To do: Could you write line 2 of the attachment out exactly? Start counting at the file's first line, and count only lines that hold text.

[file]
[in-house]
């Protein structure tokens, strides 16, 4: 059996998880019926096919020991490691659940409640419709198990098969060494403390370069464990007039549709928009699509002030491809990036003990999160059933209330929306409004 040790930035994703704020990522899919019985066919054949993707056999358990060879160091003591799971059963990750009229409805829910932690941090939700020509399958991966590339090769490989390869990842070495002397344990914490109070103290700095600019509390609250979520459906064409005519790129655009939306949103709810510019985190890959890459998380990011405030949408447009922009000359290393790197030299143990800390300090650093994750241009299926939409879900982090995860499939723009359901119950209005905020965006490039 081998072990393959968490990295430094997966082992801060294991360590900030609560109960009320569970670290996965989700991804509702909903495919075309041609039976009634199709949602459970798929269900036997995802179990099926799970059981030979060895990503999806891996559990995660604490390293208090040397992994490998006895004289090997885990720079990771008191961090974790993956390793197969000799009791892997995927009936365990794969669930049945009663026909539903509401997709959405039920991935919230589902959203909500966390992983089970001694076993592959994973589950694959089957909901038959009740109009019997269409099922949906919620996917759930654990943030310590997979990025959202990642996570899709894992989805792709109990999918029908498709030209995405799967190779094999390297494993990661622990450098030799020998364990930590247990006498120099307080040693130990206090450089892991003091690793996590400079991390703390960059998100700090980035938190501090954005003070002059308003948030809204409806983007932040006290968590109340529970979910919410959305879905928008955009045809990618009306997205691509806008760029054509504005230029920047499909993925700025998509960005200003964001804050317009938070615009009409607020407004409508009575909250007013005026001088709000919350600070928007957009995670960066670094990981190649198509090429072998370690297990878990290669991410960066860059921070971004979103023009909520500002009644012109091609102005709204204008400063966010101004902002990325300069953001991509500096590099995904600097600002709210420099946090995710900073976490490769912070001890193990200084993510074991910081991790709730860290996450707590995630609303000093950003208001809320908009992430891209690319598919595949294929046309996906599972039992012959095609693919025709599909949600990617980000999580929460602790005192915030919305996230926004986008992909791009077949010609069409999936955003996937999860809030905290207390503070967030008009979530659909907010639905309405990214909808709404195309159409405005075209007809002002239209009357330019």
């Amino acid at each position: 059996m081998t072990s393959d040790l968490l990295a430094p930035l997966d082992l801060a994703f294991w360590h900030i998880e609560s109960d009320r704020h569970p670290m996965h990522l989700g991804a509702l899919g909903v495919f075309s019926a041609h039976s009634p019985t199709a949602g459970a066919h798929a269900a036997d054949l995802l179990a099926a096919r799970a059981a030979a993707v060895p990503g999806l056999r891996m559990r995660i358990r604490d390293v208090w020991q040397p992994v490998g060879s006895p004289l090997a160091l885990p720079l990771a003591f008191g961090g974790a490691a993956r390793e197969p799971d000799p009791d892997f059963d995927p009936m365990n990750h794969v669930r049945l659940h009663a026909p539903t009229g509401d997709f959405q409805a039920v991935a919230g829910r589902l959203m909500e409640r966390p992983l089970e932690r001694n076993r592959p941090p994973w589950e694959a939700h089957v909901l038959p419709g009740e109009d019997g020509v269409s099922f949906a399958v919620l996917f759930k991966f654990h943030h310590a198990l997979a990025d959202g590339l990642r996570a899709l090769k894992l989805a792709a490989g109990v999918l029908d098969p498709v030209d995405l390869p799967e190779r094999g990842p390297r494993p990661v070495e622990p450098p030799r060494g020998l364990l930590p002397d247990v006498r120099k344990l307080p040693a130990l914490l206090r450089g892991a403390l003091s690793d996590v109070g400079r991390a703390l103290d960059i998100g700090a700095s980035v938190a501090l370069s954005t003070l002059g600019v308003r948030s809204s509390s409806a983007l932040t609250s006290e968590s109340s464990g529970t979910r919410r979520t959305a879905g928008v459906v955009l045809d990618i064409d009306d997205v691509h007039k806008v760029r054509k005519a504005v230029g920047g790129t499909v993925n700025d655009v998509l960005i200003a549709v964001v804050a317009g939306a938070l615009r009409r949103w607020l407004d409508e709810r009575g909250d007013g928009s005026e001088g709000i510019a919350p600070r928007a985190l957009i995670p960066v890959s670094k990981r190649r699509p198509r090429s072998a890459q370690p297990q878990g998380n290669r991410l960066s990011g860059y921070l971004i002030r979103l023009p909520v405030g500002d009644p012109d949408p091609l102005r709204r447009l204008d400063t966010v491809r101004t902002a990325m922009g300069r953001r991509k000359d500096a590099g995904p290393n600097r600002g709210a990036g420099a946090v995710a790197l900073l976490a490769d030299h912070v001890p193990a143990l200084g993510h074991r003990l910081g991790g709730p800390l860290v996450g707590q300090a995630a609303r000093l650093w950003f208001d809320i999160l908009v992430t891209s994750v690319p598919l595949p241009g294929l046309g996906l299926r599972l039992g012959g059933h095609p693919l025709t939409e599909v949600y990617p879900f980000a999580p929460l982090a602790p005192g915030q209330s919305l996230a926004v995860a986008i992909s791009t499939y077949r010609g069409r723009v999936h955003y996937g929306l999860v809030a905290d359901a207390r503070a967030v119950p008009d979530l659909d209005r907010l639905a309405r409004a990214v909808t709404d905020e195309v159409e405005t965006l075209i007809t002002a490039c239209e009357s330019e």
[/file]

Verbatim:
């Protein structure tokens, strides 16, 4: 059996998880019926096919020991490691659940409640419709198990098969060494403390370069464990007039549709928009699509002030491809990036003990999160059933209330929306409004 040790930035994703704020990522899919019985066919054949993707056999358990060879160091003591799971059963990750009229409805829910932690941090939700020509399958991966590339090769490989390869990842070495002397344990914490109070103290700095600019509390609250979520459906064409005519790129655009939306949103709810510019985190890959890459998380990011405030949408447009922009000359290393790197030299143990800390300090650093994750241009299926939409879900982090995860499939723009359901119950209005905020965006490039 081998072990393959968490990295430094997966082992801060294991360590900030609560109960009320569970670290996965989700991804509702909903495919075309041609039976009634199709949602459970798929269900036997995802179990099926799970059981030979060895990503999806891996559990995660604490390293208090040397992994490998006895004289090997885990720079990771008191961090974790993956390793197969000799009791892997995927009936365990794969669930049945009663026909539903509401997709959405039920991935919230589902959203909500966390992983089970001694076993592959994973589950694959089957909901038959009740109009019997269409099922949906919620996917759930654990943030310590997979990025959202990642996570899709894992989805792709109990999918029908498709030209995405799967190779094999390297494993990661622990450098030799020998364990930590247990006498120099307080040693130990206090450089892991003091690793996590400079991390703390960059998100700090980035938190501090954005003070002059308003948030809204409806983007932040006290968590109340529970979910919410959305879905928008955009045809990618009306997205691509806008760029054509504005230029920047499909993925700025998509960005200003964001804050317009938070615009009409607020407004409508009575909250007013005026001088709000919350600070928007957009995670960066670094990981190649198509090429072998370690297990878990290669991410960066860059921070971004979103023009909520500002009644012109091609102005709204204008400063966010101004902002990325300069953001991509500096590099995904600097600002709210420099946090995710900073976490490769912070001890193990200084993510074991910081991790709730860290996450707590995630609303000093950003208001809320908009992430891209690319598919595949294929046309996906599972039992012959095609693919025709599909949600990617980000999580929460602790005192915030919305996230926004986008992909791009077949010609069409999936955003996937999860809030905290207390503070967030008009979530659909907010639905309405990214909808709404195309159409405005075209007809002002239209009357330019």